Through his eyes, on Letteremairrener, Pairelehoinner and Panninher country, Arnott writes with intense seriousness about the beauty and ferocity of the living world. And reveals the huge scope within the small stories of a life – how an apparently contained memory (a quoll, a whale, a boat) can hold everything we are. – Imogen Dewey
Faith, Hope and Carnage by Nick Cave and Seán O’Hagan
Memoir, Text Publishing, $45
What’s essentially a 300-page interview with Observer journalist Seán O’Hagan opens with Australian musician Nick Cave saying that he hates interviews – but no matter, for their conversation is endlessly enriching.
The two men discuss God, heroin, social media and particularly Cave’s raw understanding of grief, after the death of his 15-year-old son, Arthur, in 2015. Given Cave’s status in recent years as the internet’s most profound uncle, doling out frequently screenshotted wisdom and meditations on his website The Red Hand Files, this book will doubtless go down a treat with many. – SC
A Kind of Magic by Anna Spargo-Ryan
When workshopping her first memoir, novelist (and Guardian contributor) Anna Spargo-Ryan received a comment from another student: “I don’t understand why no one is helping this narrator?” Mental illness became debilitating for Spargo-Ryan when she was a teenager, leading to psychotic breaks, dissociation, OCD, severe agoraphobia and an eventual diagnosis of borderline personality disorder, which went largely untreated – and was consistently dismissed – until the author was in her 30s.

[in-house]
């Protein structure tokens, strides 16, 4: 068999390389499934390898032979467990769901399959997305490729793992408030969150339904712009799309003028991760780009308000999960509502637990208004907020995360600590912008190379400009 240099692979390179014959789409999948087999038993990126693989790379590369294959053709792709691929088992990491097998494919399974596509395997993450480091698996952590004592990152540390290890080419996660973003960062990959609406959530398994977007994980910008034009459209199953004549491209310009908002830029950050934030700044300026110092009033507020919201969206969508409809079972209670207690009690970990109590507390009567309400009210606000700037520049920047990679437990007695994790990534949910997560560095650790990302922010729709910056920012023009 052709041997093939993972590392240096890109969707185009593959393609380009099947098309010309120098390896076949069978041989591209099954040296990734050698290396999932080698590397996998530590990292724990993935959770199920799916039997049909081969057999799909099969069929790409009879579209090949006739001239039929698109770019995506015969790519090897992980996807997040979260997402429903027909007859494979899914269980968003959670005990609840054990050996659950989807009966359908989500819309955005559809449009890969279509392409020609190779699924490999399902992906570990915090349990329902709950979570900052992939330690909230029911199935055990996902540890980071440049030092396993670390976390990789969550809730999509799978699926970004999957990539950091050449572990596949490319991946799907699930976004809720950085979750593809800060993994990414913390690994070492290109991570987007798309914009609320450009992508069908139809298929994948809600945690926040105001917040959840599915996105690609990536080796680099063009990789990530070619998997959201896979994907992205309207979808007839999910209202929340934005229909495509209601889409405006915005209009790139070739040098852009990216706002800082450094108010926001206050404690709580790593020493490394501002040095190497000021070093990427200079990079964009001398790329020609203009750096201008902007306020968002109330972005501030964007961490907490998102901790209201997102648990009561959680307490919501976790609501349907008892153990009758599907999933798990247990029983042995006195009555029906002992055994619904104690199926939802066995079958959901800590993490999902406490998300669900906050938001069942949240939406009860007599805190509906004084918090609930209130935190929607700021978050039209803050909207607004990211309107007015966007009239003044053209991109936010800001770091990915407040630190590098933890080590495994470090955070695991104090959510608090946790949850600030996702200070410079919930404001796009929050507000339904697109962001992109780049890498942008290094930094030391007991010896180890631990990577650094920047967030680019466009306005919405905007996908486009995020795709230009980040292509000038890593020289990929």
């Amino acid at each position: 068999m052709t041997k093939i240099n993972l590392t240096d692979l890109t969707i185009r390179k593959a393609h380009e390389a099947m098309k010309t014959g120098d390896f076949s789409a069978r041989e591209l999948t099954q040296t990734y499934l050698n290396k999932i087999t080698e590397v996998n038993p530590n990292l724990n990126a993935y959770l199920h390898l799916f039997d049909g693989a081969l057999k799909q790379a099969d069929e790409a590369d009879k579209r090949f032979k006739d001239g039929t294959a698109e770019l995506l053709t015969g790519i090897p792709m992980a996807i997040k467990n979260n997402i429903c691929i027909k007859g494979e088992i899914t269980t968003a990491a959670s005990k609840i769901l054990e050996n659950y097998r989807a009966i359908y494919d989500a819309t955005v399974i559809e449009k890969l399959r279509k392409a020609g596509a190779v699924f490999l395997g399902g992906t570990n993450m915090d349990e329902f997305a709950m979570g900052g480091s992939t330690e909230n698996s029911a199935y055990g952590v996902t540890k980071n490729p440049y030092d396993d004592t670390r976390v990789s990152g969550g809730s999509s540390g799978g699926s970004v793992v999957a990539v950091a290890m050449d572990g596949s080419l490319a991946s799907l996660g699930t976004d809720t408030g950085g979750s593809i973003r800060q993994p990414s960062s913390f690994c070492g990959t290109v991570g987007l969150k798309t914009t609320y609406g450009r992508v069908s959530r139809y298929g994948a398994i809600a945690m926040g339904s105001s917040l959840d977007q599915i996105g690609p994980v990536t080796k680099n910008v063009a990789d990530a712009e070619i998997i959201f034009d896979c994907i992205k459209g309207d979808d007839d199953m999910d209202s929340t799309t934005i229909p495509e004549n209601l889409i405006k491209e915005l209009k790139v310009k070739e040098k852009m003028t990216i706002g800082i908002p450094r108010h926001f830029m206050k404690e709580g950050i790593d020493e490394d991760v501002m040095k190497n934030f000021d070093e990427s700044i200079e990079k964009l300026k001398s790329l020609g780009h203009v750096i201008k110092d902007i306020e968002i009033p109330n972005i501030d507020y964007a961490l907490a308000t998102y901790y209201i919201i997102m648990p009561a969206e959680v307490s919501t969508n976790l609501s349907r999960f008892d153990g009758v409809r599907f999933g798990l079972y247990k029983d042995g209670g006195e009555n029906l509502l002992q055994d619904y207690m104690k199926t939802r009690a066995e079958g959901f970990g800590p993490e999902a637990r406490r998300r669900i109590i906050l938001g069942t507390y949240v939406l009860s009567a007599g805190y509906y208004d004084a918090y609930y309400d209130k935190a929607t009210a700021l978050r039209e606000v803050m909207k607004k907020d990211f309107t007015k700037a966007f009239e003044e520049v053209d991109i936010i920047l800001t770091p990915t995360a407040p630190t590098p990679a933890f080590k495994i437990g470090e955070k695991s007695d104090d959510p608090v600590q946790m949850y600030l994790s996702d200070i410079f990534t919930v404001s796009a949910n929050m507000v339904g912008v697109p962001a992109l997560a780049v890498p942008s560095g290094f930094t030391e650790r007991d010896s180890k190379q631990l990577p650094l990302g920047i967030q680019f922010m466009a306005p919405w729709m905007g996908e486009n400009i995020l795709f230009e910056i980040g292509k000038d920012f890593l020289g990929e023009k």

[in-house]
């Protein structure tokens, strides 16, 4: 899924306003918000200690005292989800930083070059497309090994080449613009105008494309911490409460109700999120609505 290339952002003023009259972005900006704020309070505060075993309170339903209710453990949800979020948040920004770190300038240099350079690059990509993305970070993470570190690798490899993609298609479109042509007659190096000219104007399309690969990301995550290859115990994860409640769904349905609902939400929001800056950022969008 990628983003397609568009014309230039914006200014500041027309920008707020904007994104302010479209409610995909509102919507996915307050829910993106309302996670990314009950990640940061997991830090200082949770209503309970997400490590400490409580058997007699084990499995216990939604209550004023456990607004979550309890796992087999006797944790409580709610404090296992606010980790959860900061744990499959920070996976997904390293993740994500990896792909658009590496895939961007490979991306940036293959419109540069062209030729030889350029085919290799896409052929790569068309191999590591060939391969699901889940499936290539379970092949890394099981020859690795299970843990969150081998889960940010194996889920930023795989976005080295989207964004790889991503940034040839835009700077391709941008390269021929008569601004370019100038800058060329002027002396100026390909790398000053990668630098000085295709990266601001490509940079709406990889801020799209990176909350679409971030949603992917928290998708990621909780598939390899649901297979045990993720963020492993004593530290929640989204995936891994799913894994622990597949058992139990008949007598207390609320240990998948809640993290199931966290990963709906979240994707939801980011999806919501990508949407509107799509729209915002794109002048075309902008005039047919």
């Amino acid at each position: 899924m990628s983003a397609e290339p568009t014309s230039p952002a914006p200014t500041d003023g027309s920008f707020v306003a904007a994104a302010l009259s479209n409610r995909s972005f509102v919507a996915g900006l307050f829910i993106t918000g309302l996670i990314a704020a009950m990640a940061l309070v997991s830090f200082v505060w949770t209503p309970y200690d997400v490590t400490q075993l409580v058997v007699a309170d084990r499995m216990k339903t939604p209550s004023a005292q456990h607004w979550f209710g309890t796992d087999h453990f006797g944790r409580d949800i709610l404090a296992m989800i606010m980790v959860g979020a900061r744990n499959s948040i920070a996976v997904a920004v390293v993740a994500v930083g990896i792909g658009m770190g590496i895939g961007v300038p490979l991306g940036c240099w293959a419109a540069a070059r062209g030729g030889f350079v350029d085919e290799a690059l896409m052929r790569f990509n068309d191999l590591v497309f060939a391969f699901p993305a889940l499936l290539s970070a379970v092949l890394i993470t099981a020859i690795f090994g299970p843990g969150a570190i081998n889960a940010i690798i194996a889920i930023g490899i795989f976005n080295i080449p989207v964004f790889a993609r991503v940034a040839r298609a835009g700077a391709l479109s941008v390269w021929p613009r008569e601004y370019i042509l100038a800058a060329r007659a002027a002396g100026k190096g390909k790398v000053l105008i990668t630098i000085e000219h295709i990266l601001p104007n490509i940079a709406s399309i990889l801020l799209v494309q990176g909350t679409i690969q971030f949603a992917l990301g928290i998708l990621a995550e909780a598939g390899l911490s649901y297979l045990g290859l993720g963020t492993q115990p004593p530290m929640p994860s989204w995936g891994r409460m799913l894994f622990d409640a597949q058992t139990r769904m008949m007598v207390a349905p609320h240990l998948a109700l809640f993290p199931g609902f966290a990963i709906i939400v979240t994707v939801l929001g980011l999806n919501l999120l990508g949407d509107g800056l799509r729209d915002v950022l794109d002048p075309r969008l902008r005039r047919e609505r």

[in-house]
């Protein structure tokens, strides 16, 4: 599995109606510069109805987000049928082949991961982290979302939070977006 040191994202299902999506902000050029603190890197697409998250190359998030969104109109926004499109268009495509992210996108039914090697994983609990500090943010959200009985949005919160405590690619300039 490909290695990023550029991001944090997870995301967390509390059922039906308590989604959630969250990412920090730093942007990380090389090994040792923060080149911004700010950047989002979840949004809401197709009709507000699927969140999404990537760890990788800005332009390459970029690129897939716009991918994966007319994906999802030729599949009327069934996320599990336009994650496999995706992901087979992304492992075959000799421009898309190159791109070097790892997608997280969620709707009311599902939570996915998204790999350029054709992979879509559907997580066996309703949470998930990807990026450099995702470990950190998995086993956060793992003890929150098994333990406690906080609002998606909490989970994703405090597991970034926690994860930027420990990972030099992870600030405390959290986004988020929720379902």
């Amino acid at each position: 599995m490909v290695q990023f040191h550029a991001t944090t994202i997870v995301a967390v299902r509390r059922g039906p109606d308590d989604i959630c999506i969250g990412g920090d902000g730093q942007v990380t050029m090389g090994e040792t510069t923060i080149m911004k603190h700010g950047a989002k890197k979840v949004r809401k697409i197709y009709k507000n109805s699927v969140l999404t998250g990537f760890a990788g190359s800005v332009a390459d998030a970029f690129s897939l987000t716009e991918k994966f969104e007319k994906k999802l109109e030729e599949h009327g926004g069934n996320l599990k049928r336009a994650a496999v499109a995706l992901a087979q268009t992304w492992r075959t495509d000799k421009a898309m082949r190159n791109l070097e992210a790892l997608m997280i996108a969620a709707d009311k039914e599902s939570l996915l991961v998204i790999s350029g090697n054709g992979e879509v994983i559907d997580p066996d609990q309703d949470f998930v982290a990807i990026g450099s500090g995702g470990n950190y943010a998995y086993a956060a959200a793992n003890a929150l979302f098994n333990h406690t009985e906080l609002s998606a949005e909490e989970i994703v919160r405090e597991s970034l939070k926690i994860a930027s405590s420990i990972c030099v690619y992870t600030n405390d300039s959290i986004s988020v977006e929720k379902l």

The resulting book is so open-hearted, so generous and so funny that in its darkest moments – and there are many – you will find yourself enraged by the medical industry that failed her, and by those who didn’t help. An eternal optimist and a gorgeous writer, Spargo-Ryan proves that no matter how much stigma surrounds an illness – and how ferociously that illness might mess with your memory, identity, life – you still have agency and a narrative that deserves respect. In her words: “I offer my own story as evidence I can build a self.” – SH
The Sun Walks Down by Fiona McFarlane
Fiction, Allen and Unwin, $32.99
It’s 1883, in the small South Australian town of Fairly. A six-year-old boy has gone missing in a dust storm. As the people of Fairly search the surrounding Flinders Ranges, McFarlane explores each of their varied relationships with the complex landscape and its terrible colonial history.
With a child missing in remote Australia, this may sound like any recent “outback noir” thriller – but McFarlane’s beautifully written second novel has much more in common with Lanny by Max Porter or Reservoir 13 by Jon McGregor: all vibrant, otherworldly stories of a small community in flux, discombobulated by a singular tragedy. – SC